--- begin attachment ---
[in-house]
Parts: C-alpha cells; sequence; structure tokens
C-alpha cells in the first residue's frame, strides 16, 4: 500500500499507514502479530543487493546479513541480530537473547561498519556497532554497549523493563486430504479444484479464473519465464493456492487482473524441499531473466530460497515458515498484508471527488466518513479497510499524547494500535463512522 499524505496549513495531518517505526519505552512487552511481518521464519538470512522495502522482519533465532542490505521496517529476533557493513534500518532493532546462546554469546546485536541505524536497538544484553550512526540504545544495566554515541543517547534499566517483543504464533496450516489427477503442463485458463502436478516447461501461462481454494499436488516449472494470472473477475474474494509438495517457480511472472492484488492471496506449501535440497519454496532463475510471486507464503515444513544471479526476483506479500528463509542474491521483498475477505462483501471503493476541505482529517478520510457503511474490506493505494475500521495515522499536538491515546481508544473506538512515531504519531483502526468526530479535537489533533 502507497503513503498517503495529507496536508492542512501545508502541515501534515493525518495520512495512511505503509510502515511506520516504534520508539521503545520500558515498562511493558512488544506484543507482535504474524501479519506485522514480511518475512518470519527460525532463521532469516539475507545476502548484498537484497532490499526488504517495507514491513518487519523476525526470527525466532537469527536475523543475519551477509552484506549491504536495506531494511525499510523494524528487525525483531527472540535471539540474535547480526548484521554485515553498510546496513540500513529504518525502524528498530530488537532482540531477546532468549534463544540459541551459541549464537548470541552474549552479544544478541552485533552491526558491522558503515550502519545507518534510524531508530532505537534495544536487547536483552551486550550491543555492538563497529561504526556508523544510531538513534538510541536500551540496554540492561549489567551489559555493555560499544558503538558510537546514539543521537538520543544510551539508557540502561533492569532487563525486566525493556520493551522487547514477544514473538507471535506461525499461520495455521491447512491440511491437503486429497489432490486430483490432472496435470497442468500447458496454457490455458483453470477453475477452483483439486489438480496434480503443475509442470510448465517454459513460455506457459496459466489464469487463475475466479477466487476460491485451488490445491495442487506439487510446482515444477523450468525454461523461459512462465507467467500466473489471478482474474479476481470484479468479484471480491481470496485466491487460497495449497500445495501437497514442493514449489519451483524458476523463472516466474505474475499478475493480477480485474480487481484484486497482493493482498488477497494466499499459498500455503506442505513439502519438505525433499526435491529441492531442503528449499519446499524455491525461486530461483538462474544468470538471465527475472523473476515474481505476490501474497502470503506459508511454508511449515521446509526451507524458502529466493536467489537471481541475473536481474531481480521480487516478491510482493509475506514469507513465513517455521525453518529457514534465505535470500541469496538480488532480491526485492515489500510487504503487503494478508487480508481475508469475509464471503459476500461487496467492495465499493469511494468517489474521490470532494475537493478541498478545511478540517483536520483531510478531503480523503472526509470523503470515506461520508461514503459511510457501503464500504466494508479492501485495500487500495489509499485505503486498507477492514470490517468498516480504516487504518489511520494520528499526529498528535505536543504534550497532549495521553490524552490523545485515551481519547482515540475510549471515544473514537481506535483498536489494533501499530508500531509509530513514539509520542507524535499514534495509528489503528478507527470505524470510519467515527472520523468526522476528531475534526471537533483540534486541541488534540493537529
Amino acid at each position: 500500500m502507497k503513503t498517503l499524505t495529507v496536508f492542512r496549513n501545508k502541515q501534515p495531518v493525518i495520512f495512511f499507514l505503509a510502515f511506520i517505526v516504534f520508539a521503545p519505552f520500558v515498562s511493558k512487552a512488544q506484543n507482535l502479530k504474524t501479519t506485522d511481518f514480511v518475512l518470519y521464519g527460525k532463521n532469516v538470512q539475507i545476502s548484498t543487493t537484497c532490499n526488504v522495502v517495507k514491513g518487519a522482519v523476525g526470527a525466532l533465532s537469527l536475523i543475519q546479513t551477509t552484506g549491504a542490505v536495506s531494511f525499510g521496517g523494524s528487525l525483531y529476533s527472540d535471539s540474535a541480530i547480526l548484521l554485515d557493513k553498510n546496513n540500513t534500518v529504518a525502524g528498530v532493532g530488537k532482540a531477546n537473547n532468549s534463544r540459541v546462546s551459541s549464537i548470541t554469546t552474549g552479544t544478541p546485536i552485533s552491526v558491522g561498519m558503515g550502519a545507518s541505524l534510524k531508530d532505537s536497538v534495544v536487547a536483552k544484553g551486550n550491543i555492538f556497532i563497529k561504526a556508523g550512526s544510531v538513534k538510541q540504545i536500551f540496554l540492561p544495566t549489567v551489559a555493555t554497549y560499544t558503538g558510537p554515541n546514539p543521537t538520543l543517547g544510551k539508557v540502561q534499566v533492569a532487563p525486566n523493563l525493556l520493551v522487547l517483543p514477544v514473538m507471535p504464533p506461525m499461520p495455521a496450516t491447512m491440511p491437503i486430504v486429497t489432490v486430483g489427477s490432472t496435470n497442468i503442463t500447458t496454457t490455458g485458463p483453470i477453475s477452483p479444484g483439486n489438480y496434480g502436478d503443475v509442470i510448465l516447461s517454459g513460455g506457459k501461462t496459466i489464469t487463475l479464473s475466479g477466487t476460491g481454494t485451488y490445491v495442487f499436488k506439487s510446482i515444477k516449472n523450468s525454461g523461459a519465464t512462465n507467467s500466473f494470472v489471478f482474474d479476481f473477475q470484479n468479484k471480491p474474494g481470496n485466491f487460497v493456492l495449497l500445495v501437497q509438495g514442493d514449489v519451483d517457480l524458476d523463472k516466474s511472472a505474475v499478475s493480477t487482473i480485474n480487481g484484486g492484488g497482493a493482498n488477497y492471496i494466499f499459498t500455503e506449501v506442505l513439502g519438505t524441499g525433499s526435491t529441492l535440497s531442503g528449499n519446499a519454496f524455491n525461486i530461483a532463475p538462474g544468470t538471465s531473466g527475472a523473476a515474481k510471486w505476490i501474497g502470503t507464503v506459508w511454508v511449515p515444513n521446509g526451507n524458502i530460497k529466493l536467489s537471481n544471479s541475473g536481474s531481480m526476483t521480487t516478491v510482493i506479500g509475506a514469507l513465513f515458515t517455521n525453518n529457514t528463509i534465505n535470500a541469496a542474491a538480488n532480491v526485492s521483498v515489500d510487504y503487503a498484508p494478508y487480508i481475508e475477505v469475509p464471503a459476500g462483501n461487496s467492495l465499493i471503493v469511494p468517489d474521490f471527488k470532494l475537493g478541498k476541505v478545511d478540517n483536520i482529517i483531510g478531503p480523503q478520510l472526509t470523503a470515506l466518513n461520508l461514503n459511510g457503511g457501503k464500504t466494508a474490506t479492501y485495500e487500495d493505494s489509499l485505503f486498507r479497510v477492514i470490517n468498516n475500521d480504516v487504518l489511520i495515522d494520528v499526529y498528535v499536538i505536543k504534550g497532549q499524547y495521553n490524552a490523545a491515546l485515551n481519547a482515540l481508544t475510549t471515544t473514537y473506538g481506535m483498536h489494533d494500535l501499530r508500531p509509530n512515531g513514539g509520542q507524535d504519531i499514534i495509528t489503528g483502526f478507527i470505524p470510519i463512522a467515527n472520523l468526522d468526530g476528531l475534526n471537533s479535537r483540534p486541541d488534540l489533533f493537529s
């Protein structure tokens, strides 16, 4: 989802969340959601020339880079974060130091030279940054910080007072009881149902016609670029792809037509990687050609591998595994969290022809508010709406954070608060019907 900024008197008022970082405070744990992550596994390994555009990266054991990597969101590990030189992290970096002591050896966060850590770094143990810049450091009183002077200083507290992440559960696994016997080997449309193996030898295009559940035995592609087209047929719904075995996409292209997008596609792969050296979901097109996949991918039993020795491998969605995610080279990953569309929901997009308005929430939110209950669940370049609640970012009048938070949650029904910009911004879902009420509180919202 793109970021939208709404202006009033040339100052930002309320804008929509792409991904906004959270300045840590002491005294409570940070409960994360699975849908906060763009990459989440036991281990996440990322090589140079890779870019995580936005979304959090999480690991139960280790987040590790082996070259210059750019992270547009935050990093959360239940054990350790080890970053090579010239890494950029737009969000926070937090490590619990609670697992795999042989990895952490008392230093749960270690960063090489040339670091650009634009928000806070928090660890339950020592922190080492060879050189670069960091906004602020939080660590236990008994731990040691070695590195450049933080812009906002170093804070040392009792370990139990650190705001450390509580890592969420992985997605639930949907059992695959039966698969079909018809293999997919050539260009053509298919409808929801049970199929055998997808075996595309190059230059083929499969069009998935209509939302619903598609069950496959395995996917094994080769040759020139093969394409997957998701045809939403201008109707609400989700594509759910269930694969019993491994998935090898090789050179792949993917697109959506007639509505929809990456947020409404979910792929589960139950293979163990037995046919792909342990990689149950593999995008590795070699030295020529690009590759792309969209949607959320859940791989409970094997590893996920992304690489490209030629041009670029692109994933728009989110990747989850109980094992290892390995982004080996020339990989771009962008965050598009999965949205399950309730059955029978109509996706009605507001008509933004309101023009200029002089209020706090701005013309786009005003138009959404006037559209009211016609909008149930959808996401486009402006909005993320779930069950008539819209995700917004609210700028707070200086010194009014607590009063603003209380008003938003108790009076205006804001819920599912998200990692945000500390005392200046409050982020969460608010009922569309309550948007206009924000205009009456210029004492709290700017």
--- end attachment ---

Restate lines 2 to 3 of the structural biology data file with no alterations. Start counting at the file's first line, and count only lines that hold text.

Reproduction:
Parts: C-alpha cells; sequence; structure tokens
C-alpha cells in the first residue's frame, strides 16, 4: 500500500499507514502479530543487493546479513541480530537473547561498519556497532554497549523493563486430504479444484479464473519465464493456492487482473524441499531473466530460497515458515498484508471527488466518513479497510499524547494500535463512522 499524505496549513495531518517505526519505552512487552511481518521464519538470512522495502522482519533465532542490505521496517529476533557493513534500518532493532546462546554469546546485536541505524536497538544484553550512526540504545544495566554515541543517547534499566517483543504464533496450516489427477503442463485458463502436478516447461501461462481454494499436488516449472494470472473477475474474494509438495517457480511472472492484488492471496506449501535440497519454496532463475510471486507464503515444513544471479526476483506479500528463509542474491521483498475477505462483501471503493476541505482529517478520510457503511474490506493505494475500521495515522499536538491515546481508544473506538512515531504519531483502526468526530479535537489533533 502507497503513503498517503495529507496536508492542512501545508502541515501534515493525518495520512495512511505503509510502515511506520516504534520508539521503545520500558515498562511493558512488544506484543507482535504474524501479519506485522514480511518475512518470519527460525532463521532469516539475507545476502548484498537484497532490499526488504517495507514491513518487519523476525526470527525466532537469527536475523543475519551477509552484506549491504536495506531494511525499510523494524528487525525483531527472540535471539540474535547480526548484521554485515553498510546496513540500513529504518525502524528498530530488537532482540531477546532468549534463544540459541551459541549464537548470541552474549552479544544478541552485533552491526558491522558503515550502519545507518534510524531508530532505537534495544536487547536483552551486550550491543555492538563497529561504526556508523544510531538513534538510541536500551540496554540492561549489567551489559555493555560499544558503538558510537546514539543521537538520543544510551539508557540502561533492569532487563525486566525493556520493551522487547514477544514473538507471535506461525499461520495455521491447512491440511491437503486429497489432490486430483490432472496435470497442468500447458496454457490455458483453470477453475477452483483439486489438480496434480503443475509442470510448465517454459513460455506457459496459466489464469487463475475466479477466487476460491485451488490445491495442487506439487510446482515444477523450468525454461523461459512462465507467467500466473489471478482474474479476481470484479468479484471480491481470496485466491487460497495449497500445495501437497514442493514449489519451483524458476523463472516466474505474475499478475493480477480485474480487481484484486497482493493482498488477497494466499499459498500455503506442505513439502519438505525433499526435491529441492531442503528449499519446499524455491525461486530461483538462474544468470538471465527475472523473476515474481505476490501474497502470503506459508511454508511449515521446509526451507524458502529466493536467489537471481541475473536481474531481480521480487516478491510482493509475506514469507513465513517455521525453518529457514534465505535470500541469496538480488532480491526485492515489500510487504503487503494478508487480508481475508469475509464471503459476500461487496467492495465499493469511494468517489474521490470532494475537493478541498478545511478540517483536520483531510478531503480523503472526509470523503470515506461520508461514503459511510457501503464500504466494508479492501485495500487500495489509499485505503486498507477492514470490517468498516480504516487504518489511520494520528499526529498528535505536543504534550497532549495521553490524552490523545485515551481519547482515540475510549471515544473514537481506535483498536489494533501499530508500531509509530513514539509520542507524535499514534495509528489503528478507527470505524470510519467515527472520523468526522476528531475534526471537533483540534486541541488534540493537529